UK restaurants to be banned from keeping staff tips

Businesses will no longer be able to take share of service charges paid by card under new legislation

Restaurant owners will be banned from taking customer tips and service charge payments from workers under legislation being introduced by the government five years after a ban was first proposed.

The law, which is designed to help about 2 million waiting staff and other hospitality workers, follows a series of high-profile stories about companies deducting money from card payments intended for waiting and kitchen staff.

The government said research had shown many businesses that add a discretionary service charge to customer’s bills were keeping part or all of that cash, instead of passing it to staff.

Some businesses have used the cash to top up managers’ or chefs’ wages and others have used it to support profits.

A change in the rules has become urgent after the pandemic spurred a switch to cashless payment with 80% of all UK tipping now happening by card, making it easier for businesses to keep funds. Cash tips are already protected by law.

Paul Scully, the labour markets minister, said: “Unfortunately, some companies choose to withhold cash from hardworking staff who have been tipped by customers as a reward for good service.

“Our plans will make this illegal and ensure tips will go to those who worked for it. This will provide a boost to workers in pubs, cafes and restaurants across the country, while reassuring customers their money is going to those who deserve it.”

Under the law, it will be illegal for employers to divert tips and service charges from restaurant workers. Those breaking the rules can be fined and forced to compensate workers. However, any legal action will be reliant on workers bringing an employment tribunal case.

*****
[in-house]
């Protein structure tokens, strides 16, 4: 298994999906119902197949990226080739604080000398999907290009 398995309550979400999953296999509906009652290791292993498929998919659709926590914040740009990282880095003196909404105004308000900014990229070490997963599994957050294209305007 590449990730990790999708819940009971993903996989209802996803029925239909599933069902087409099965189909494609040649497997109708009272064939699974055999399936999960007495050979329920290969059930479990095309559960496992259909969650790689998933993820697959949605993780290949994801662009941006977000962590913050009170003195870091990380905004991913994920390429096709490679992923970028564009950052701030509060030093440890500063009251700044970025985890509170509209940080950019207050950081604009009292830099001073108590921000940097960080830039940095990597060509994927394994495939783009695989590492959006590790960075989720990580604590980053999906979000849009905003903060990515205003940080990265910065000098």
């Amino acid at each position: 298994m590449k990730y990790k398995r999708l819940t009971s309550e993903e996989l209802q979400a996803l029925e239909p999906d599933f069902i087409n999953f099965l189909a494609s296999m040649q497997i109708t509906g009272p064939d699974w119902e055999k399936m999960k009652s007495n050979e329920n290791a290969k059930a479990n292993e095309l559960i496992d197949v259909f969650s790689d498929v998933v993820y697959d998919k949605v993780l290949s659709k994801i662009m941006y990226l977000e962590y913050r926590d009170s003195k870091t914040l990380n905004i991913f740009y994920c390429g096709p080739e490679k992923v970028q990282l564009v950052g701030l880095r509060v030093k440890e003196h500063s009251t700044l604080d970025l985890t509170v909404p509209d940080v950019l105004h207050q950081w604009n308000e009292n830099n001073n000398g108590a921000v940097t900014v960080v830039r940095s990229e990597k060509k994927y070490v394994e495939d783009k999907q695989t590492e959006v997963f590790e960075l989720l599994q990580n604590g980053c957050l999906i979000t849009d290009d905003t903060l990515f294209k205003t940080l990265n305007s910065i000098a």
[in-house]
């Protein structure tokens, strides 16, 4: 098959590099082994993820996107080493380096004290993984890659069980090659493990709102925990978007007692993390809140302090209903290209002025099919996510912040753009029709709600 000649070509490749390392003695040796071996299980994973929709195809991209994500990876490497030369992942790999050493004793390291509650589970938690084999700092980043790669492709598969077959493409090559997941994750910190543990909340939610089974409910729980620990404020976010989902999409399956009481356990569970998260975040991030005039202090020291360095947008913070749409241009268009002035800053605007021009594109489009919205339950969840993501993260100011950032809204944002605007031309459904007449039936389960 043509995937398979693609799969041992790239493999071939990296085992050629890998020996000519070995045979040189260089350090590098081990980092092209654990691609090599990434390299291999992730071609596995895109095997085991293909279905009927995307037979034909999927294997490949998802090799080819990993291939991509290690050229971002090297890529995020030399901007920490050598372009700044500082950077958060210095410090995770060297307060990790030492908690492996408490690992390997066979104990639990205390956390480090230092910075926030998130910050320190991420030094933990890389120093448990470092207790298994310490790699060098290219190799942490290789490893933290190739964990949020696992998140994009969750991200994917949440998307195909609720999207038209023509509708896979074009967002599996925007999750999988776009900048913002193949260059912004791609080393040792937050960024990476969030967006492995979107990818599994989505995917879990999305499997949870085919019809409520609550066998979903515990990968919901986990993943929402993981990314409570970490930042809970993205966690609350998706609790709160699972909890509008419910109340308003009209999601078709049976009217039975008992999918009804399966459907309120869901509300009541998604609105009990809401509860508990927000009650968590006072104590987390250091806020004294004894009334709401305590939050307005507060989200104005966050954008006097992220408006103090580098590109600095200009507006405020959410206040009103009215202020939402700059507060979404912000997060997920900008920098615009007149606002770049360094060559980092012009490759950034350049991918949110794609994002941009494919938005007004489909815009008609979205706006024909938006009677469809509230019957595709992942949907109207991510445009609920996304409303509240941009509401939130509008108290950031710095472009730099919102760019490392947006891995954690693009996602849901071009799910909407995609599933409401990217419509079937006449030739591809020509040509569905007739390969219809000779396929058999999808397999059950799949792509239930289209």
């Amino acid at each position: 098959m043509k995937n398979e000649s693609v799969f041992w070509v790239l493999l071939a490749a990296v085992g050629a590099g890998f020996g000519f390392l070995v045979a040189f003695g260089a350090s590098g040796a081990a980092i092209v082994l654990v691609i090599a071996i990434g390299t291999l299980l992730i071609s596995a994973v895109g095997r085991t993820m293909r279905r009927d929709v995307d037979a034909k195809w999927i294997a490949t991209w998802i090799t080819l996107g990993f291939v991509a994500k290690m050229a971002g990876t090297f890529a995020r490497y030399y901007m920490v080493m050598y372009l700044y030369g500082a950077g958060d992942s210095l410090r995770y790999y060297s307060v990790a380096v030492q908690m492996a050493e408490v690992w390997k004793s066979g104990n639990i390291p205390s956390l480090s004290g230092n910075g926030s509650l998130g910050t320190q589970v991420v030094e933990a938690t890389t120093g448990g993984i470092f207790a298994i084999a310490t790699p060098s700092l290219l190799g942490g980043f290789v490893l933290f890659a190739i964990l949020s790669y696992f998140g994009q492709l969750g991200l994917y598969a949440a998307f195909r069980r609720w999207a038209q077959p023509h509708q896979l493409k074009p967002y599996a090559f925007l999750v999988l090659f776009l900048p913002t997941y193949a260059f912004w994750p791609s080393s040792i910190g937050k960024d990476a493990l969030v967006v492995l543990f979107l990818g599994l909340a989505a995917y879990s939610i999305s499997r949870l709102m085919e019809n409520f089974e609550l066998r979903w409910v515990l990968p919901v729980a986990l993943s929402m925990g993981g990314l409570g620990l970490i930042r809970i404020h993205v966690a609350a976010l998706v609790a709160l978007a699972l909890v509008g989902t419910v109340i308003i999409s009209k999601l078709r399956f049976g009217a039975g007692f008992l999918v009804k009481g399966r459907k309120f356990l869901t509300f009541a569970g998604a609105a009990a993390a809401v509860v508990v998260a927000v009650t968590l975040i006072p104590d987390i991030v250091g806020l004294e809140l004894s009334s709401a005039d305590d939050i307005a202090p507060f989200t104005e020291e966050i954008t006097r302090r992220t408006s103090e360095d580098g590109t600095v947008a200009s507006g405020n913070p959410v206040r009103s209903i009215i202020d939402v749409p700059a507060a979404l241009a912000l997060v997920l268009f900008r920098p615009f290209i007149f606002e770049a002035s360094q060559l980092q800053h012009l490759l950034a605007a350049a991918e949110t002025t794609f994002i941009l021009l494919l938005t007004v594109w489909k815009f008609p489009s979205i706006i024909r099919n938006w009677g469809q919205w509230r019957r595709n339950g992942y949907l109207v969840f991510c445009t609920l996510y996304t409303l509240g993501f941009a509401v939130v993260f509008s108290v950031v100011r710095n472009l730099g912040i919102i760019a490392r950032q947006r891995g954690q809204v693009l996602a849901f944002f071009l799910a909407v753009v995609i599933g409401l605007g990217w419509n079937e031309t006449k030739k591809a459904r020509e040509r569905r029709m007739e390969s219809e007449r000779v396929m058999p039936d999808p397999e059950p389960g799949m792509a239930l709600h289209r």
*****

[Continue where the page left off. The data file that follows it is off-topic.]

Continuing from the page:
A statutory code of practice to be developed after further consultation with businesses, workers and other stakeholders will set out how tips should be distributed to ensure fairness and transparency. Workers will also have a new right to make a request for information relating to an employer’s tipping record, enabling them to bring an employment tribunal claim.

The Unite union, which has led a long-running campaign for legislation on tips, said the five-year delay had cost waiting staff an estimated £10,000 each in lost tips.

Sharon Graham, Unite’s general secretary, said: “It’s shocking that this group of mainly young workers has had to wait five years for government action to tackle the tips scandal.”

The union warned that the new code must not leave workers open to abuse through unfair distribution systems.

Kate Nicholls, the chief executive of industry body UKHospitality, urged the government to work closely with businesses and employees to make the system work for all as she said venues faced mounting costs.

“For hospitality businesses, though, customers tipping with a card incurs bank charges for the business, and many also employ external partners to ensure tips are fairly distributed among staff,” she said.

The government pledged to take action to protect workers’ tips and service charges in 2016 after a string of revelations about businesses taking a slice of the payments. It committed to legislation in 2018 after a lengthy consultation. The law is now set to be put before parliament as part of a wider employment bill, although there is still no firm timetable.